Tag Archives: arthritis

The Great Toe

When you think of the most common lower body injuries, you think ankle sprains, shin splints, runner’s knee, jumper’s knee, fasciitis, or Achilles tendinitis. When you have these injuries, you treat the injured area. We might be overlooking a little, but big deal.  Dysfunction in the big toe influences every step you take, every lunge, every jump, and every stride of every run. Ultimately, it can be a direct result in many of the aforementioned common lower body injuries. If you have dysfunction (pain, instability, or hypomobility) at the first big toe joint (MTP joint), it could wreak havoc on the entire kinetic chain.

Normal range of motion of the big toe is 40° flexion, 80-90° extension, and 10-20° abduction and adduction. Lack of motion, especially extension, will create compensatory movement at other joints. Common big toe issues such as, hallux valgus (bunion), hallux rigidus, turf toe, sesamoiditis, and gout will limit toe mobility. Below is an image of a client who demonstrates normal range or motion on the right and limited toe extension on the left.

N ROM   Limited ROM

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Recommended Readings for Health and Wellness Geeks: March, 2013

Each day we are bombarded with new data. My goal is to share a breakdown of what I have discovered and read this past month. There is a little something for everyone here. How do I choose which articles to share? Is it clinically relevant? Does the story share something new or raise an interesting question? Most studies have some internal flaw that can be poked and while I try to only share those having high quality, my number one goals is to share something unique, progressive or surprising.

Published research:

In the recent release of The American Journal of Clinical Nutrition there is a good article supporting the benefits of a high-protein breakfast. Data reveals that a high-protein diet alters ghrelin and peptide YY concentrations subsequently leading to decreased appetite and also curbed late night snacking. Is this study perfect – no. But it is pretty darn good – Yes. I have been blogging on this topic for sometime. Where, when and why did the public begin thinking high protein intake is unhealthy? Did you know quality of protein is measured by how it compares to egg protein? That is because the protein in egg, albumin, has near perfect amino acid distribution. Yet many consider eggs bad.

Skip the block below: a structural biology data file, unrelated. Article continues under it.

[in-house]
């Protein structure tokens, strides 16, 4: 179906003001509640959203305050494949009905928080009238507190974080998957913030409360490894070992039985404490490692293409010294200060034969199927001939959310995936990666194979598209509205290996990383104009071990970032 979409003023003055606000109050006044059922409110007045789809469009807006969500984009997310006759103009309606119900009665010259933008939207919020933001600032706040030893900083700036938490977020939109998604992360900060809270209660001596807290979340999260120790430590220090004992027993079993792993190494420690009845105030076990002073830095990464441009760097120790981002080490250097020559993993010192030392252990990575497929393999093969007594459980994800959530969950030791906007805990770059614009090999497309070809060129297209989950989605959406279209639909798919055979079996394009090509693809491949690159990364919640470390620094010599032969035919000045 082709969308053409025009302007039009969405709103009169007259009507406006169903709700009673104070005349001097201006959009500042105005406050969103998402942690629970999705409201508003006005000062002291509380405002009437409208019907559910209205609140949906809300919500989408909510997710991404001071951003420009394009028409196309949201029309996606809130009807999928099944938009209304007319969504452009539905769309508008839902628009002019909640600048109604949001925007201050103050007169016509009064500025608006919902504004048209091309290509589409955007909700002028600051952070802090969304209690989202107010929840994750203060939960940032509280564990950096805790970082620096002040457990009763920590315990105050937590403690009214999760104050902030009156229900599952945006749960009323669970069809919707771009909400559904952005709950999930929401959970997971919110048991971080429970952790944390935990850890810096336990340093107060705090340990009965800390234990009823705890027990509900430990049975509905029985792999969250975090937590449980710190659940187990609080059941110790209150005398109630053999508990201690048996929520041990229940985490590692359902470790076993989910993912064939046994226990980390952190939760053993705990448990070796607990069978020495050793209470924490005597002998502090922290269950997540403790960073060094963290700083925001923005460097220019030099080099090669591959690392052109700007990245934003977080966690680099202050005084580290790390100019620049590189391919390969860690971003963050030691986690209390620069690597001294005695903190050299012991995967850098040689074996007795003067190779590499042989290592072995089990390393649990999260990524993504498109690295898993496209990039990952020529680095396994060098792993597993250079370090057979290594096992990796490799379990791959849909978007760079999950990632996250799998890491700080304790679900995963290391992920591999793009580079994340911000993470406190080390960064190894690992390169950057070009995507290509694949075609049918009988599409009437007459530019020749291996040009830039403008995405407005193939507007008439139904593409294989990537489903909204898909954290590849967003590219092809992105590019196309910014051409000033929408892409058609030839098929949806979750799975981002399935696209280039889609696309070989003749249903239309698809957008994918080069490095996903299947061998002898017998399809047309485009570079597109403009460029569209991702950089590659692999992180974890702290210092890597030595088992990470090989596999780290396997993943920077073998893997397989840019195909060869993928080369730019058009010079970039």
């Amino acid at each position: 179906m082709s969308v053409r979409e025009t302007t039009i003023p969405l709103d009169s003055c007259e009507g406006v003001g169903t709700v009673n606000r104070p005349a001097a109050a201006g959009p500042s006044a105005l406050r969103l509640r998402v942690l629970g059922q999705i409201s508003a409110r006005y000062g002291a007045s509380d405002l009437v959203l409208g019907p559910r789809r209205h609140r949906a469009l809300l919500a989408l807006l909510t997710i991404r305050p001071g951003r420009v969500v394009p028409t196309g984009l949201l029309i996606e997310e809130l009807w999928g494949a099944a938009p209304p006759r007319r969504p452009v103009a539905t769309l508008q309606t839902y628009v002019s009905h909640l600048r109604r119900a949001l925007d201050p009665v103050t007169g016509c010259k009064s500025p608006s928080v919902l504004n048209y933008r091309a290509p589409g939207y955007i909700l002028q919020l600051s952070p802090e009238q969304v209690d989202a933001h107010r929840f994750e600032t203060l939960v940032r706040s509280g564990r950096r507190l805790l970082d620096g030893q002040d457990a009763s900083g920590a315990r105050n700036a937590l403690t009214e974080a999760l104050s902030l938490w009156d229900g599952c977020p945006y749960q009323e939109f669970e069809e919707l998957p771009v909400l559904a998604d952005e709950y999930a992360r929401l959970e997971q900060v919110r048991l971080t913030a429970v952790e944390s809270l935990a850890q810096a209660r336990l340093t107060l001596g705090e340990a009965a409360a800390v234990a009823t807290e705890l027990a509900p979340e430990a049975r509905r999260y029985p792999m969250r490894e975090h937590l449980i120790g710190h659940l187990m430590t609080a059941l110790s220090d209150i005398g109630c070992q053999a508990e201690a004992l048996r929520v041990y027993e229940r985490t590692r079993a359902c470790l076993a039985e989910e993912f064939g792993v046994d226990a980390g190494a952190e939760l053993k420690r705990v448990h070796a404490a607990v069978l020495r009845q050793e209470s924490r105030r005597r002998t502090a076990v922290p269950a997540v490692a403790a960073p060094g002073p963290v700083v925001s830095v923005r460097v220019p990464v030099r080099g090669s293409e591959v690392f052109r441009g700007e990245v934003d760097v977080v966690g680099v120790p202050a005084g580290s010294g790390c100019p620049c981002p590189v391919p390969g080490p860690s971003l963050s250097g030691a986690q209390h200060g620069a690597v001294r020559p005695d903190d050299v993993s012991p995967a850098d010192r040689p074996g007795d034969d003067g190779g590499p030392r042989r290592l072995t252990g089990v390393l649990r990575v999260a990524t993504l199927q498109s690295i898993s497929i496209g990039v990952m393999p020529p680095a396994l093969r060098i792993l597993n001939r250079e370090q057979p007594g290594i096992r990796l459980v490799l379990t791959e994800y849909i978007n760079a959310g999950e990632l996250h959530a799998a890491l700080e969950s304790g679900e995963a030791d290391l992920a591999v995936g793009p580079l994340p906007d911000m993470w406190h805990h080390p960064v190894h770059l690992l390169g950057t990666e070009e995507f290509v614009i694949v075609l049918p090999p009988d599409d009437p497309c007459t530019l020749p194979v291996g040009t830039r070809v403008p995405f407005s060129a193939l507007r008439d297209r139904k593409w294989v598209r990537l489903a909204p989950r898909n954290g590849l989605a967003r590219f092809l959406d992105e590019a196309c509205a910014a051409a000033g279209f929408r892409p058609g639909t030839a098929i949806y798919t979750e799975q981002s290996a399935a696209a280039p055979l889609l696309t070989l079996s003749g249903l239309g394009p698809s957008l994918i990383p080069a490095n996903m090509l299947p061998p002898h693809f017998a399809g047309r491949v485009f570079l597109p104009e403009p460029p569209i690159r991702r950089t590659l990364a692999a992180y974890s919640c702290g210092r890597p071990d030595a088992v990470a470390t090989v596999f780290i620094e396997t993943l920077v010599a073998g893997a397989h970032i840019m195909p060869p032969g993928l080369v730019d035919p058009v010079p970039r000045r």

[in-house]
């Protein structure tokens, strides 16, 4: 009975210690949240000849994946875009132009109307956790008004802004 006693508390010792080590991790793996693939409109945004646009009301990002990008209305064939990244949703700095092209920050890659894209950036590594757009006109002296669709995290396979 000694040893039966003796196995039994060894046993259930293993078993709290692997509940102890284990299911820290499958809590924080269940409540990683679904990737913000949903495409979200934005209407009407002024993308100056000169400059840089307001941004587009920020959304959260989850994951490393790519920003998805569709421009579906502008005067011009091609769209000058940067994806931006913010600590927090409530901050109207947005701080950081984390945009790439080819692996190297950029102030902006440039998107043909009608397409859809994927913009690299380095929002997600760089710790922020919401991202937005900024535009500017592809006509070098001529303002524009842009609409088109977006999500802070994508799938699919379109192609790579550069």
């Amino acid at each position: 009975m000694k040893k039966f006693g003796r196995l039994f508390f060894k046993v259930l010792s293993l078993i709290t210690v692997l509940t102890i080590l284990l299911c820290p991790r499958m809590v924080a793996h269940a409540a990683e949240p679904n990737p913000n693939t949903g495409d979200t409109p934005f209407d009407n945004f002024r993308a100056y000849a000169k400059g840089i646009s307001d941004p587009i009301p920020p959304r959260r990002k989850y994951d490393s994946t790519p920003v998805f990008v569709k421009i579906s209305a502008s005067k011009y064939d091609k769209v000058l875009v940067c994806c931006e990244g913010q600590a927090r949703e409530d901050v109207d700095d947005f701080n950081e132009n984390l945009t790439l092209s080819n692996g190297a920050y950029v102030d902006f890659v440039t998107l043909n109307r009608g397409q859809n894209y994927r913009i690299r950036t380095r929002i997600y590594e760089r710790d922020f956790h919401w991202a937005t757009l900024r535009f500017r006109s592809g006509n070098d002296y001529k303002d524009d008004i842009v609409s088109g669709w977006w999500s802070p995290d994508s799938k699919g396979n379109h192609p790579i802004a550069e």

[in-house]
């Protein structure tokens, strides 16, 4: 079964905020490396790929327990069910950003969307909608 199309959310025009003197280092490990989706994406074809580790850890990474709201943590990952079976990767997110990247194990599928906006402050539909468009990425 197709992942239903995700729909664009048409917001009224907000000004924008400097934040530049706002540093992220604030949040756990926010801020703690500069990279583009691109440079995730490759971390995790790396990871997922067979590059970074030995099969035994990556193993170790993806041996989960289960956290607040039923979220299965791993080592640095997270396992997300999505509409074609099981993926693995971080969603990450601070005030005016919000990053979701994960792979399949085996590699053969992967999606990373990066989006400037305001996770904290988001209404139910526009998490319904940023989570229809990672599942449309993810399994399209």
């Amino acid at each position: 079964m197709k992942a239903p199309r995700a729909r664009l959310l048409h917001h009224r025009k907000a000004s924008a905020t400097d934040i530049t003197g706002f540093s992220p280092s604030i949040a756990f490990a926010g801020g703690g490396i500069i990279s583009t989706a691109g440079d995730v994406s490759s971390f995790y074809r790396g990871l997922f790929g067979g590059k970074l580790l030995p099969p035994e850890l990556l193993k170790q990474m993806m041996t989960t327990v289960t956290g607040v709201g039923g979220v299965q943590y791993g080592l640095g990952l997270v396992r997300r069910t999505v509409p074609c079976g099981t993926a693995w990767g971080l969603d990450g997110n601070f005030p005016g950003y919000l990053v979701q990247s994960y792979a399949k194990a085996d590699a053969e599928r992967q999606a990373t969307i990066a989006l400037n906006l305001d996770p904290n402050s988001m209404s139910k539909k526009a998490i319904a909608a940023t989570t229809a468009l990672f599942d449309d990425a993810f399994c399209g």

Here is another topic area I have been yapping about for some time – risk factors for hamstring strains. This systematic literature review was first published online and is now in print in the latest edition of the British Journal of Sports Medicine. This SLR included 34 articles for review, which is a pretty good number to include. Unfortunately, only 1 evaluated hip extension strength. Three found decreased hip extension ROM measures indicating shortened hip flexors. It baffles me as to why studies do not look at glute weakness and hip flexor tightness as a risk factor for hamstring strains. I’ve written about this and hope someday a good study will come out and study the correlation.

Mild Traumatic Brain Injury – MTBI is getting a lot of media attention lately and rightfully so. NFL labor union disputes and an enormous amount of published research has athletes and parents taking MTBI seriously. If that wasn’t enough, Junior Seau’s suicide was linked to depression secondary to chronic TBI. In the Archives of Physical Medicine and Rehabilitation, April 2013 issue, an article discusses depression after TBI. It’s a nice short quick-hitting synopsis, with full-text available.